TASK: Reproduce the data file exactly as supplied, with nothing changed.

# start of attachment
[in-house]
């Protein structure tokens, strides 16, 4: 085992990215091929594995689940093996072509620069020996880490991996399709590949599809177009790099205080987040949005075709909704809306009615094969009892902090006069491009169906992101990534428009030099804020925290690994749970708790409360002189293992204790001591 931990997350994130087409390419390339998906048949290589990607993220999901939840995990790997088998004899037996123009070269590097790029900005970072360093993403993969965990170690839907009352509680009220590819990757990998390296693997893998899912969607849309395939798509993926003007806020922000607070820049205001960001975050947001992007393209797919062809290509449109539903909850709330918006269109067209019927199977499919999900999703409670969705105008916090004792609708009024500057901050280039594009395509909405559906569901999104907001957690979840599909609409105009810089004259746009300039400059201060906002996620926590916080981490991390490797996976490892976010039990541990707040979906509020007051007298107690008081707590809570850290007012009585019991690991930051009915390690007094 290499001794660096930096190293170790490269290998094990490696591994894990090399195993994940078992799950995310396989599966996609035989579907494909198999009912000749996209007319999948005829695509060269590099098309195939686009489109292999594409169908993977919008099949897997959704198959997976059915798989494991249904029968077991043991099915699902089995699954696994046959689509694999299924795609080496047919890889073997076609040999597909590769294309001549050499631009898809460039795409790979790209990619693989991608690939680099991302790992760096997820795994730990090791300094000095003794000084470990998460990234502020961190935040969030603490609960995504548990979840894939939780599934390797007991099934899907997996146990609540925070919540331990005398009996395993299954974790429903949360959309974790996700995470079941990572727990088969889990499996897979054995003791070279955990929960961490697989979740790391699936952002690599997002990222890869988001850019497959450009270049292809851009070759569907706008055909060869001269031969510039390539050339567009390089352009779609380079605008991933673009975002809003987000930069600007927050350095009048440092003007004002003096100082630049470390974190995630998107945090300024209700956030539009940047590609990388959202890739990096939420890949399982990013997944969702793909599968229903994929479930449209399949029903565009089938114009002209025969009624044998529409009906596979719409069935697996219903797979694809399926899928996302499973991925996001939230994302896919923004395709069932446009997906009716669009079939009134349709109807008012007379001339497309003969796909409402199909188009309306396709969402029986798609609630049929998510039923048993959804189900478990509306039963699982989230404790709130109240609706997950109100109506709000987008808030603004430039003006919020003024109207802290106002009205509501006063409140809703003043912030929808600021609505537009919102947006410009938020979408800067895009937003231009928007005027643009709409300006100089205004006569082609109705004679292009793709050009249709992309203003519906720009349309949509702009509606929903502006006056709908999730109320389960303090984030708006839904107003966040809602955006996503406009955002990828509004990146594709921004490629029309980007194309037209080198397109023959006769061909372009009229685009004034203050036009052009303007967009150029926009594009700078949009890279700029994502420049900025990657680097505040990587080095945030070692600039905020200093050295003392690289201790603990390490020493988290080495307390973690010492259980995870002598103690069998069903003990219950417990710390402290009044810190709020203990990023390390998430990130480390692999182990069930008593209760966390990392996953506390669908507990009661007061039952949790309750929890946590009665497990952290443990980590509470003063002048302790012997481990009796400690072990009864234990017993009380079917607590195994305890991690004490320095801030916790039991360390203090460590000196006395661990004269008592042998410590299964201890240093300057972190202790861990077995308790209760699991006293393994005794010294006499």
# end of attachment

[in-house]
């Protein structure tokens, strides 16, 4: 085992990215091929594995689940093996072509620069020996880490991996399709590949599809177009790099205080987040949005075709909704809306009615094969009892902090006069491009169906992101990534428009030099804020925290690994749970708790409360002189293992204790001591 931990997350994130087409390419390339998906048949290589990607993220999901939840995990790997088998004899037996123009070269590097790029900005970072360093993403993969965990170690839907009352509680009220590819990757990998390296693997893998899912969607849309395939798509993926003007806020922000607070820049205001960001975050947001992007393209797919062809290509449109539903909850709330918006269109067209019927199977499919999900999703409670969705105008916090004792609708009024500057901050280039594009395509909405559906569901999104907001957690979840599909609409105009810089004259746009300039400059201060906002996620926590916080981490991390490797996976490892976010039990541990707040979906509020007051007298107690008081707590809570850290007012009585019991690991930051009915390690007094 290499001794660096930096190293170790490269290998094990490696591994894990090399195993994940078992799950995310396989599966996609035989579907494909198999009912000749996209007319999948005829695509060269590099098309195939686009489109292999594409169908993977919008099949897997959704198959997976059915798989494991249904029968077991043991099915699902089995699954696994046959689509694999299924795609080496047919890889073997076609040999597909590769294309001549050499631009898809460039795409790979790209990619693989991608690939680099991302790992760096997820795994730990090791300094000095003794000084470990998460990234502020961190935040969030603490609960995504548990979840894939939780599934390797007991099934899907997996146990609540925070919540331990005398009996395993299954974790429903949360959309974790996700995470079941990572727990088969889990499996897979054995003791070279955990929960961490697989979740790391699936952002690599997002990222890869988001850019497959450009270049292809851009070759569907706008055909060869001269031969510039390539050339567009390089352009779609380079605008991933673009975002809003987000930069600007927050350095009048440092003007004002003096100082630049470390974190995630998107945090300024209700956030539009940047590609990388959202890739990096939420890949399982990013997944969702793909599968229903994929479930449209399949029903565009089938114009002209025969009624044998529409009906596979719409069935697996219903797979694809399926899928996302499973991925996001939230994302896919923004395709069932446009997906009716669009079939009134349709109807008012007379001339497309003969796909409402199909188009309306396709969402029986798609609630049929998510039923048993959804189900478990509306039963699982989230404790709130109240609706997950109100109506709000987008808030603004430039003006919020003024109207802290106002009205509501006063409140809703003043912030929808600021609505537009919102947006410009938020979408800067895009937003231009928007005027643009709409300006100089205004006569082609109705004679292009793709050009249709992309203003519906720009349309949509702009509606929903502006006056709908999730109320389960303090984030708006839904107003966040809602955006996503406009955002990828509004990146594709921004490629029309980007194309037209080198397109023959006769061909372009009229685009004034203050036009052009303007967009150029926009594009700078949009890279700029994502420049900025990657680097505040990587080095945030070692600039905020200093050295003392690289201790603990390490020493988290080495307390973690010492259980995870002598103690069998069903003990219950417990710390402290009044810190709020203990990023390390998430990130480390692999182990069930008593209760966390990392996953506390669908507990009661007061039952949790309750929890946590009665497990952290443990980590509470003063002048302790012997481990009796400690072990009864234990017993009380079917607590195994305890991690004490320095801030916790039991360390203090460590000196006395661990004269008592042998410590299964201890240093300057972190202790861990077995308790209760699991006293393994005794010294006499």